Home » Australian billionaire Andrew Forrest’s firm signs deal to build 300-MW fertilizer plant in Kenya

Australian billionaire Andrew Forrest’s firm signs deal to build 300-MW fertilizer plant in Kenya

by Yusuf Abdulfatai
Andrew Forrest

Fortescue Future Industries, a global green energy company led by Australian billionaire Andrew Forrest, has agreed to build a 300-megawatt (MW) green ammonia and green fertilizer plant in Kenya by 2025.

Kenya’s President William Ruto announced the agreement on Mon., Nov. 7, during the UN Climate Change Conference (COP27) in Egypt, where more than 90 heads of state and representatives from 190 countries are meeting to deliberate policies to limit global temperature rises.

The 300-MW fertilizer plant, which will be built under a strategic partnership agreement between the Kenyan government and Fortescue, is part of the current administration’s efforts to boost food production and combat food insecurity in the region.

Ruto stated during the announcement that the partnership with Fortescue, which was signed in Sharm El-Sheikh, Egypt, will help Kenya move closer to achieving a green energy transition.

“The shift will help reduce our reliance on imports, reduce fertilizer costs, boost food production, and ultimately mitigate the risks posed by food insecurity,” he said.

Forrest, the chairman and founder of Fortescue, who was present at the signing of the agreement, stated that the collaboration will create thousands of new jobs in Kenya and accelerate the country’s green energy transition.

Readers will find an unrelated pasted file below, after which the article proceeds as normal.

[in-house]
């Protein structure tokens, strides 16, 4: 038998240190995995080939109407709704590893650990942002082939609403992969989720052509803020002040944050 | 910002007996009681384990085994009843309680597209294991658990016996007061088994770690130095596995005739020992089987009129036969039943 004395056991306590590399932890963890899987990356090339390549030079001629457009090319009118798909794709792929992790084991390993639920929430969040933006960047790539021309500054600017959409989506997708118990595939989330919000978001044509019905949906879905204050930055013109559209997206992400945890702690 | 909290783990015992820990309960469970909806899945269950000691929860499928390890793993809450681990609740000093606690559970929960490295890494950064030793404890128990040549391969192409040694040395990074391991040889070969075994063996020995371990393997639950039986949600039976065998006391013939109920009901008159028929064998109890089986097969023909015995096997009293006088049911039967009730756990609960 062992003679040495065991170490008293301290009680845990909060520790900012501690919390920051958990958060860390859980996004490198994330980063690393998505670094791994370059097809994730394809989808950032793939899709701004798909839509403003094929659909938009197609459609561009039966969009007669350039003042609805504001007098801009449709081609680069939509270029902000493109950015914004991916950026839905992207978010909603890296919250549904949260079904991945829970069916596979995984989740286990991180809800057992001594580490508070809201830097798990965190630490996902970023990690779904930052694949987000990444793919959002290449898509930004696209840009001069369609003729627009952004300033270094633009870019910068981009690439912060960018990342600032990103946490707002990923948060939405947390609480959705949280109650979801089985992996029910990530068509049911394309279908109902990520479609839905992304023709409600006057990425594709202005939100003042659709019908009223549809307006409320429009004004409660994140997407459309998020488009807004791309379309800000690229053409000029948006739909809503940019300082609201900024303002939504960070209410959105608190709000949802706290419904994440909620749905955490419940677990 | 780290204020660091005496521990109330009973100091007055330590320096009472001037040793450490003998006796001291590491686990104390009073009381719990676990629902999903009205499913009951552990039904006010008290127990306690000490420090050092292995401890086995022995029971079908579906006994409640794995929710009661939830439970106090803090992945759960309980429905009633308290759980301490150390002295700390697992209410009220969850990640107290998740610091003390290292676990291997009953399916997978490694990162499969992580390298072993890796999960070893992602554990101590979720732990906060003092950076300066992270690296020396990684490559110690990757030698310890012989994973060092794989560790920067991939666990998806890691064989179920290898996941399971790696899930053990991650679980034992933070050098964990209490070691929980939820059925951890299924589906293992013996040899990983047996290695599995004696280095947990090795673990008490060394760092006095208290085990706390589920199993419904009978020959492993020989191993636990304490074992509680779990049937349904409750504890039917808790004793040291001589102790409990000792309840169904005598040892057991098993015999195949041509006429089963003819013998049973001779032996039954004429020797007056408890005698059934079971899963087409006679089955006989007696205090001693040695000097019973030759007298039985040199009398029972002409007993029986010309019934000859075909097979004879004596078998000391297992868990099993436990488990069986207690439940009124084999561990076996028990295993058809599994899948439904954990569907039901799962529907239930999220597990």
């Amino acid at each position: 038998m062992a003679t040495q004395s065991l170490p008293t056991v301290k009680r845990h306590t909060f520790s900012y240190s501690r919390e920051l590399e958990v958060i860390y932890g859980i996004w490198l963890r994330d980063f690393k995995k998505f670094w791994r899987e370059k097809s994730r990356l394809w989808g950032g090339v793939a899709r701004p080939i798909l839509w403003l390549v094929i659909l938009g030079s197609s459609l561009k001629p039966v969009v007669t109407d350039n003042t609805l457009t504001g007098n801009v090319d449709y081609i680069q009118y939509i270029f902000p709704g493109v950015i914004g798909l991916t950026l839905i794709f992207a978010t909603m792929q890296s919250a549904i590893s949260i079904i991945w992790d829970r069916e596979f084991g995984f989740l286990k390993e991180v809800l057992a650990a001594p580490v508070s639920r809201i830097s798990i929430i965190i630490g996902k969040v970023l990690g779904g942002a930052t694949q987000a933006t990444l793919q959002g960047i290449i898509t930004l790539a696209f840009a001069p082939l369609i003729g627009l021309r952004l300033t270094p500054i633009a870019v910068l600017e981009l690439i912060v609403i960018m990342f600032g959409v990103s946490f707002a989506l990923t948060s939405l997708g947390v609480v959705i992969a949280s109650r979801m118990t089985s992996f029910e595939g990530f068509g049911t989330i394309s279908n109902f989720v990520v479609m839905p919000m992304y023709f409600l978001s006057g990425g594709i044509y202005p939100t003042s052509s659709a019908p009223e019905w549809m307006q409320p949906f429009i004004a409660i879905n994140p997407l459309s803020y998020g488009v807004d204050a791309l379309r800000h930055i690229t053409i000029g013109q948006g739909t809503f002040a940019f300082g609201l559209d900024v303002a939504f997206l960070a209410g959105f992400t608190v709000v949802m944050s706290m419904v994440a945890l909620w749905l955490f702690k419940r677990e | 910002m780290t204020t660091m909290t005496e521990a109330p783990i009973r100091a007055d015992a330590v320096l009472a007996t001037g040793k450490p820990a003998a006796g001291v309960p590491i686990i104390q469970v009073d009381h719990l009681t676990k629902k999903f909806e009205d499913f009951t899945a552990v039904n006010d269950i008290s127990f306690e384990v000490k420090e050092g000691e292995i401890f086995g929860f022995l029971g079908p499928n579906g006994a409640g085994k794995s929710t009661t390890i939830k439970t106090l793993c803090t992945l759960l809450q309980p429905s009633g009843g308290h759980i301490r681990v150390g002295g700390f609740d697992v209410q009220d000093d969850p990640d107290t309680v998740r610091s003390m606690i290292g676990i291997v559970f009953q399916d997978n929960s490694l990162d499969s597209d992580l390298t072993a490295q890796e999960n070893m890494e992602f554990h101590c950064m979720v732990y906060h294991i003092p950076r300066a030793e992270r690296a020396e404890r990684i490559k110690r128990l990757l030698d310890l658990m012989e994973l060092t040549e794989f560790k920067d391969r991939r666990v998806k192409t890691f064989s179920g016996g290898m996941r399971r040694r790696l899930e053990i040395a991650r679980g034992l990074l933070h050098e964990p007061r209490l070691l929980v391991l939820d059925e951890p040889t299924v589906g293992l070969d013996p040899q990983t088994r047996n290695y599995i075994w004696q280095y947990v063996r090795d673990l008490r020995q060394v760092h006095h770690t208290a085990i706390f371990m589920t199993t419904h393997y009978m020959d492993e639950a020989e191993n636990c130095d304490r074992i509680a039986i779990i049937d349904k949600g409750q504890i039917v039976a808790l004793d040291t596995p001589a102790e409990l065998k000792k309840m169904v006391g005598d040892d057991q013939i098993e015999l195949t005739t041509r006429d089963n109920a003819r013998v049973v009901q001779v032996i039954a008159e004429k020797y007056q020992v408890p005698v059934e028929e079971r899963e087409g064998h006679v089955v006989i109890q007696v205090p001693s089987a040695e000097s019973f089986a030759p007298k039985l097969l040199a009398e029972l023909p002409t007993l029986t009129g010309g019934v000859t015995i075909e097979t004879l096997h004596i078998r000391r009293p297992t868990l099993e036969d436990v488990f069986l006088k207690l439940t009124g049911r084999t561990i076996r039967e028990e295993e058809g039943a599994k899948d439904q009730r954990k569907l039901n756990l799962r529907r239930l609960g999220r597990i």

According to data tracked by the Bloomberg Billionaires Index, Forrest, one of Australia’s richest men, has a net worth of $16.7 billion and ranks as the 84th richest man in the world, seven spots behind Africa’s richest man Aliko Dangote.

The majority of his fortune stems from his 36-percent stake in Fortescue Metals Group, a publicly traded Australian company that is the world’s fourth-largest iron ore producer.

The Kenyan government’s recent decision to collaborate with Forrest’s Fortescue comes nearly one month after Tanzanian billionaire Mohammed “Mo” Dewji questioned African governments about what was being done to mitigate the risks posed by food insecurity.

His remarks came after the World Bank revealed in an Oct. 4 report that the number of people facing severe food insecurity in Sub-Saharan Africa has risen dramatically, with more than one in every five people facing hunger and more than a quarter of a billion undernourished.

Food security crises are becoming more common, according to the World Bank, with 140 million people in the region expected to be acutely food insecure in 2022, up from 120 million in 2021.

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